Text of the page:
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Table 1 Migraine-related monogenic neurological and vascular disorders and their causal genes and mechanism of mutations

From: Advances in genetics of migraine

Disorder Symptoms/Key Clinical Findings Causal gene/s Mutations and mechanisms
With mostly neurological symptoms and signs:
 Familial Hemiplegic Migraine (FHM) • Migraine
• Visual disturbances
• Motor weakness (e.g. hemiplegia, ataxia, nystagmus)
• Sensory Loss (e.g. numbness)
• Difficulty with speech (e.g. dysphasia, aphasia)
• Additional neurological symptoms (e.g. confusion, seizures, memory loss, coma)
CACNA1A Missense, gain-of-function ↑ Ca 2+ influx into the presynaptic terminal resulting in excessive neurotransmission.
ATP1A2 Missense, partial-to-complete loss-of- function ↑synaptic K + and glutamate triggering neuronal hyperexcitability.
SCN1A Spectrum of FHM3 mutations is highly complex, biological mechanisms remain unclear – however mutations result in a ↓ in inhibitory transmission which triggers a ↑ in excitatory transmission.
 Mendelian Migraine with Aura • Typical Migraine with Aura KCNK18 Frameshift mutation in TRESK potassium channnel, but has dominant negative effect due to alternatively translated TRESK fragment which downregulates TREK1 and TREK2 potassium channels.
 Episodic Ataxia type 2 (EA2) • Migraine
• Nystagmus
• Muscle weakness
• Paraesthesia
• Progressive cerebellar ataxia (e.g. imbalance and incoordination)
• Vertigo
CACNA1A Loss-of-function mutations result in decreased channel function and thereby a ↓ in intracellular Ca 2+ ; how this triggers EA2 disease mechanisms remains unclear.
 Spinocerebellar Ataxia type 6 (SCA6) • Migraine
• Cerebellar atrophy
• Dysarthria
• Nystagmus
• Progressive cerebellar ataxia
• Sensory neuropathy (e.g. pins and needles, tingling and burning)
CACNA1A Expansion of ‘CAG’ polyglutamine repeats in COOH tail of CACNA1A protein, toxic gain-of-function affecting channel regulation s → selective degeneration of cerebellar Purkinje cells
 Familial Advanced Sleep-Phase Syndrome (FASPS) 2 • Disrupted circadian rhythms (e.g. early onset and offset sleep-wake cycles)
• Migraine with Aura
CSNK1D Loss-of-function (partial). Casein kinase Iδ phosphorylates mammalian clock protein PER2. CKIδ also phosphorylates and regulates GJA1/Connexin43, an astrocytic gap junction protein and a migraine GWAS loci.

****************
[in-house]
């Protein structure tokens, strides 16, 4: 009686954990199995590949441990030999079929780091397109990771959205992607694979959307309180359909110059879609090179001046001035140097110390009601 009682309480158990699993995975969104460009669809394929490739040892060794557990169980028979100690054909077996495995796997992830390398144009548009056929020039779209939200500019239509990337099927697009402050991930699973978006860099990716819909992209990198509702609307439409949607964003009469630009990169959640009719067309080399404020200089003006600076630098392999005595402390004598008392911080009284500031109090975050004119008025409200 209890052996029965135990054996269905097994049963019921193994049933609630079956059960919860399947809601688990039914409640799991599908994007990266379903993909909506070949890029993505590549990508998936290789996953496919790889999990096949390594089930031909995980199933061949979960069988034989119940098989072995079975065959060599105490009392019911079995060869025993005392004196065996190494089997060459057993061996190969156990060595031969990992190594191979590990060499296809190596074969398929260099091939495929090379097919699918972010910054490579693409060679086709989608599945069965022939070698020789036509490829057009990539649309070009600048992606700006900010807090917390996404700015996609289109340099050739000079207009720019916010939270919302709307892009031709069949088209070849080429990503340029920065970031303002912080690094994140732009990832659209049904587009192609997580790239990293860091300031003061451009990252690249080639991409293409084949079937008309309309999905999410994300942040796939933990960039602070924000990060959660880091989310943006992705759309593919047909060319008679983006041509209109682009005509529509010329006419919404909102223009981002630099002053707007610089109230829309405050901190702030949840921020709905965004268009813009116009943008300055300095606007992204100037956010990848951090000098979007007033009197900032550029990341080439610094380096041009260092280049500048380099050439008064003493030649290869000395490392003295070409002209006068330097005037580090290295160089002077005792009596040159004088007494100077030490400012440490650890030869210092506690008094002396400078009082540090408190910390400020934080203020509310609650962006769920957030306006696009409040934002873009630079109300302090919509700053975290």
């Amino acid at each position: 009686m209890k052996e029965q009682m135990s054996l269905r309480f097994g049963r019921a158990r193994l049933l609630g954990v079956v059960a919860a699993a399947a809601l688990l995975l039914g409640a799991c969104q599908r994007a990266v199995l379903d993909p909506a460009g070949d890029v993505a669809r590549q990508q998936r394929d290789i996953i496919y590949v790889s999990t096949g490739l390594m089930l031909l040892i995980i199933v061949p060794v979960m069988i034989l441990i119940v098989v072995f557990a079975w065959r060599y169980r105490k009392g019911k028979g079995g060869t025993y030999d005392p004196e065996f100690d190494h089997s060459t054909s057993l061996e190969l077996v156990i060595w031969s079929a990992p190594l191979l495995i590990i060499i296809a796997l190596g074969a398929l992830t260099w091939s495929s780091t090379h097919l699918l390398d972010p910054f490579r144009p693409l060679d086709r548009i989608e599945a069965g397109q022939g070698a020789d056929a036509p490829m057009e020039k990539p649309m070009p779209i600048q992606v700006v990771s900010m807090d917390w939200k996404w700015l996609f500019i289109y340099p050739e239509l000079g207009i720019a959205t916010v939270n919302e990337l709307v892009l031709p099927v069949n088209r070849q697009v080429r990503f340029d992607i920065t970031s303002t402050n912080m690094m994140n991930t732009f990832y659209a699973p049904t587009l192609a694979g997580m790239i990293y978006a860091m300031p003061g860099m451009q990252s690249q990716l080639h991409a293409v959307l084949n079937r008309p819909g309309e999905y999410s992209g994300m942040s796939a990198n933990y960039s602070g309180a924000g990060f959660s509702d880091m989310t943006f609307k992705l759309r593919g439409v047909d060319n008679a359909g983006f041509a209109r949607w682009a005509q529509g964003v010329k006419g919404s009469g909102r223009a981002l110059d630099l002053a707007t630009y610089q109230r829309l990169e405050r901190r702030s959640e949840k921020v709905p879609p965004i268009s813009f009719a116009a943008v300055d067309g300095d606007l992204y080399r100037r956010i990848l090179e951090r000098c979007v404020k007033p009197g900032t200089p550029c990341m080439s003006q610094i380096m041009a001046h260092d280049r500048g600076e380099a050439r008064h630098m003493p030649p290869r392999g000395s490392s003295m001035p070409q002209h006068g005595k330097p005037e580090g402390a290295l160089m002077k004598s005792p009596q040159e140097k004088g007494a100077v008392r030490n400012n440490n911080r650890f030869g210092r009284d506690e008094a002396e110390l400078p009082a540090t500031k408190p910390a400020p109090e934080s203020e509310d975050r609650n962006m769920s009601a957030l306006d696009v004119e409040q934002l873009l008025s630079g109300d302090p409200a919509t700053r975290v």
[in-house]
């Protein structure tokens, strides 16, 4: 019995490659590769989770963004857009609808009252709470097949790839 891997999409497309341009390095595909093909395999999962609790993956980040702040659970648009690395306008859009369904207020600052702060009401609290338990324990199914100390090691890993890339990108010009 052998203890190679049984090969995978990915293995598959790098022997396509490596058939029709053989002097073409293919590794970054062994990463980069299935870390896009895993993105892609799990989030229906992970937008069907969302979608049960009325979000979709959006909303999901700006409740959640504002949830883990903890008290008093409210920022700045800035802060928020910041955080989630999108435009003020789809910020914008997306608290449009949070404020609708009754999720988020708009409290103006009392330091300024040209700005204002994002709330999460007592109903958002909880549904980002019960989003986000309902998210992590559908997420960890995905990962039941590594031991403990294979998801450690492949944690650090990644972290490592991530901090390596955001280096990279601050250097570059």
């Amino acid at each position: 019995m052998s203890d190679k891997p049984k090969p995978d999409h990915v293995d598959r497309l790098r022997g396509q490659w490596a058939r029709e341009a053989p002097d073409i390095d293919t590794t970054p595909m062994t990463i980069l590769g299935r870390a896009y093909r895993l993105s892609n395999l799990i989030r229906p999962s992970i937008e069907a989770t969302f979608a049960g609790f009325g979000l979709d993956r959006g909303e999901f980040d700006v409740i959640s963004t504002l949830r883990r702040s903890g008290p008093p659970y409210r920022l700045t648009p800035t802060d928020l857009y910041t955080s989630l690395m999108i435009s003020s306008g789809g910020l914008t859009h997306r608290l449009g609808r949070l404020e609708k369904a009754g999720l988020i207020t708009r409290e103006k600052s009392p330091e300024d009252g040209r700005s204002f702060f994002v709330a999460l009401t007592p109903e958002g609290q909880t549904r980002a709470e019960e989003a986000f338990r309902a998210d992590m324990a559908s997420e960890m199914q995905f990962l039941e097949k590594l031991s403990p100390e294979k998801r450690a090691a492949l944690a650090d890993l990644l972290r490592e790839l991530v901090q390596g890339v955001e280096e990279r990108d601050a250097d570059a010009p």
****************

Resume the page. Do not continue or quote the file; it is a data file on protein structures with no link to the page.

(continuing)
ROSAH syndrome • Ocular (e.g. retinal dystrophy, optic nerve edema, low-grade inflammation),
• Splenomegaly
• Anhidrosis
• Migraine headache
ALPK1 Possible gain-of-function. May affect ciliary formation, regulation of apical transport. Etiology of migraine unclear, but kinase function may affect CGRP activity.
 Paroxysmal dyskinesia disorders • Recurrent and brief attacks of involuntary movement (can be induced by voluntary movements, [PKD], coffee, alcohol, strong emotion [PNKD] or exercise [PED]
• Can present with, or have, accompanying hemiplegic migraine
PRRT2 Missense or most frequently loss of function truncating mutations in PRRT2, result in ↑ presynaptic vesicle release and excitatory transmission, possibly a modifier gene for hemiplegic migraine.
PNKD Missense mutations affect protein cleavage and stability. PNKD interacts with synaptic active zone proteins and mutant protein is less effective at inhibiting exocytosis, resulting in ↑ neurotransmitter release. 
SLC1A3 Spectrum of FHM3 mutations is highly complex, biological mechanisms remain unclear – however mutations result in a ↓ in inhibitory transmission which triggers a ↑ in excitatory transmission.
With mostly vascular symptoms and signs:
 Cerebral Autosomal Dominant Arteriopathy Subcortical Infarcts with Leukoencephalopathy (CADASIL) • Premature stroke
• Cognitive disturbances (e.g. dementia,
• psychiatric issues varying from personality changes to severe depression, coma, confusion)
• Difficulty with speech (e.g. aphasia)
• Motor weakness (e.g. hemiplegia)
• Migraine with aura
• Seizures
NOTCH3 Usually gain-of-function cysteine residue mutations, which produces toxic NOTCH3 protein accumulation and progressive damage in neuronal blood vessels.
 COL4A1/A2 disorders • Stroke and small vessel disease (e.g. porencephaly, leukodystrophy
• Eye defects (e.g.retinal arterial tortuosity, Axenfeld-Rieger anomaly, cataract)
• Systemic effects (e.g. kidney, muscle cramps, Raynaud phenomenon, cardiac arrhythmia, and hemolytic anemia
• Migraine with and without Aura
Usually missense mutations of highly conserved glycine residues in the Gly-X-Y repeat of the collagen triple-helical domain, which impair collagen IV heterotrimer assembly. Some truncating mutations resulting in haploinsufficiency.
 Retinal vasculopathy with cerebral leukodystophy (RVCL) • Vascular retinopathy, visual loss
• Mini-strokes, cerebral leukodystrophy
• Cognitive disturbances (e.g. depression, seizures, mental impairment)
• Migraine (mainly without aura)
• Mild renal and liver dysfunction
• Raynaud’s phenomenon and gastro-
• intestinal bleeding in some individuals
TREX1 C-terminal truncations of TREX1 3′-5′ exonuclease which result in its mislocalisation in the cell, which causes dysregulation of the ER oligosaccharyltransferase (OST), release of free glycans and potentially glycosylation defects.